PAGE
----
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h1b U.S.

US Hikes H1B Minimum Wage, Making it Costly for Firms to Hire Foreign Tech Workers

The US government has further tightened the H1B visa program, making it extremely difficult for American companies to hire high-skilled foreign workers carrying the work permit.

The H1B visa program, designed to bring in high skilled technology workers from around the world, has become a political hot potato in recent years, with President Donald Trump’s administration accusing the visa-holders of undercutting American employees by working for lower wages.

The White House has now increased the minimum wage for the visa holders, besides limiting the visas’ validity to 1 year from 3 years. The new regulations have just been published, meaning the government can enforce it 60 days later.

Analysts say US employers will find it extremely hard to hire H1B-visa holders, pointing to the fact that the new regulation has narrowed the definition of a “specialty occupation”. And the rise in minimum wage will make it costly for employers to hire foreign skilled workers.

The news comes barely a week after a US court overthrew President Trump’s June proclamation barring the entry of foreigners holding the work permit until the end of the year.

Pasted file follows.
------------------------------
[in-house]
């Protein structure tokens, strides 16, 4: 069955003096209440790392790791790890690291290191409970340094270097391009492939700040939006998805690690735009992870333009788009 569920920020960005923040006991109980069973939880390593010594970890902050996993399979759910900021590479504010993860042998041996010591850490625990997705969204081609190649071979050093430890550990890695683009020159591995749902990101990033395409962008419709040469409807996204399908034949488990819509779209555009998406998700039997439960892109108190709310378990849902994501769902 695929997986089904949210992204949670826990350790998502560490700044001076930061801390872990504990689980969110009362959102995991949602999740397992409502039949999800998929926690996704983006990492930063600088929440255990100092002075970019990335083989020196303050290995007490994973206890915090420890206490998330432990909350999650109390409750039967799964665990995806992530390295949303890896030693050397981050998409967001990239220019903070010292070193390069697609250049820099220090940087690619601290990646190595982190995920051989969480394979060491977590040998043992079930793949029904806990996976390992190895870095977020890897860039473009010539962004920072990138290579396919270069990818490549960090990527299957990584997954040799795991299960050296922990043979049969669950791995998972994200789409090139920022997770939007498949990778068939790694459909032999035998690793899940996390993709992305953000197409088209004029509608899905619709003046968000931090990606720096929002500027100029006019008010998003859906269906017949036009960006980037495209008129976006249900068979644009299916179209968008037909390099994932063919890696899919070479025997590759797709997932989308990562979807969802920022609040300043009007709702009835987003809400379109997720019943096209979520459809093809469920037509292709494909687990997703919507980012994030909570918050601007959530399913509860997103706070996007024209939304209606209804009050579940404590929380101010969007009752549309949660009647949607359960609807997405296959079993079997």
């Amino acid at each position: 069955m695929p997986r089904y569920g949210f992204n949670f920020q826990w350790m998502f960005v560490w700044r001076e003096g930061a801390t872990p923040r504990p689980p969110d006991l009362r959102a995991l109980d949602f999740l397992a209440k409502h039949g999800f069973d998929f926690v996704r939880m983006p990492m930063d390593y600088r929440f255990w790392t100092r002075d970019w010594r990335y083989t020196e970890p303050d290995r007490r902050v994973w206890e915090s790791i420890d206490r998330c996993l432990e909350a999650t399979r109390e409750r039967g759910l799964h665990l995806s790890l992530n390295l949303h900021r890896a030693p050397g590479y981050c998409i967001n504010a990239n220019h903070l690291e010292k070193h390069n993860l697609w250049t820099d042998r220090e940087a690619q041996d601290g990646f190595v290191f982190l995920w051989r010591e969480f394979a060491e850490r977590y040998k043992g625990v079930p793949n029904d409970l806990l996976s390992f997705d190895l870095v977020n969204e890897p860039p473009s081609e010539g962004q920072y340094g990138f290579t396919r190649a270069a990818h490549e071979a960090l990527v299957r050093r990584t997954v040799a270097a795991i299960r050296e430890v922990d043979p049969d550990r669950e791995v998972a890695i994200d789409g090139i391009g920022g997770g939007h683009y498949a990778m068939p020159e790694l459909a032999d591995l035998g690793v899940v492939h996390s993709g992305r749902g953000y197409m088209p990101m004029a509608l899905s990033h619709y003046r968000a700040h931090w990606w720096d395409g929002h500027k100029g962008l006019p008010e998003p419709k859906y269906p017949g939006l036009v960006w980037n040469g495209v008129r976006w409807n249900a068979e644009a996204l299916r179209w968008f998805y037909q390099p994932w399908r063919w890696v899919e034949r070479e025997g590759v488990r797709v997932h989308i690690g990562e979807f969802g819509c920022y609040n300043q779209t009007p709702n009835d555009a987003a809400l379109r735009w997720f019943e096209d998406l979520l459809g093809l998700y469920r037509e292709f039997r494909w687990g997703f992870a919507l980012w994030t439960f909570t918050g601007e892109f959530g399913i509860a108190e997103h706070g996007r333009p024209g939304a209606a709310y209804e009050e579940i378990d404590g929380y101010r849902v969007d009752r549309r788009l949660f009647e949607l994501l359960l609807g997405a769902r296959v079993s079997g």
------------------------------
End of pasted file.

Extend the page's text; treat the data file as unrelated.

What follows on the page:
Many US businesses, particularly large tech firms, have long been warning that the tighter immigration rules will make the U.S. less competitive, leaving many of their innovation activities in disarray.

In reply, the Trump administration is arguing that these changes will save jobs for Americans and address the high unemployment rate caused by COVID-19.

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When Trump suspended the H1B visa program until the end of this year, Facebook tweeted, saying the order “uses the COVID-19 pandemic as justification for limiting immigration. In reality, the move to keep highly skilled talent out of the US will make our country’s recovery even more difficult”

Narayan Ammachchi

News Editor for Nearshore Americas, Narayan Ammachchi is a career journalist with a decade of experience in politics and international business. He works out of his base in the Indian Silicon City of Bangalore.

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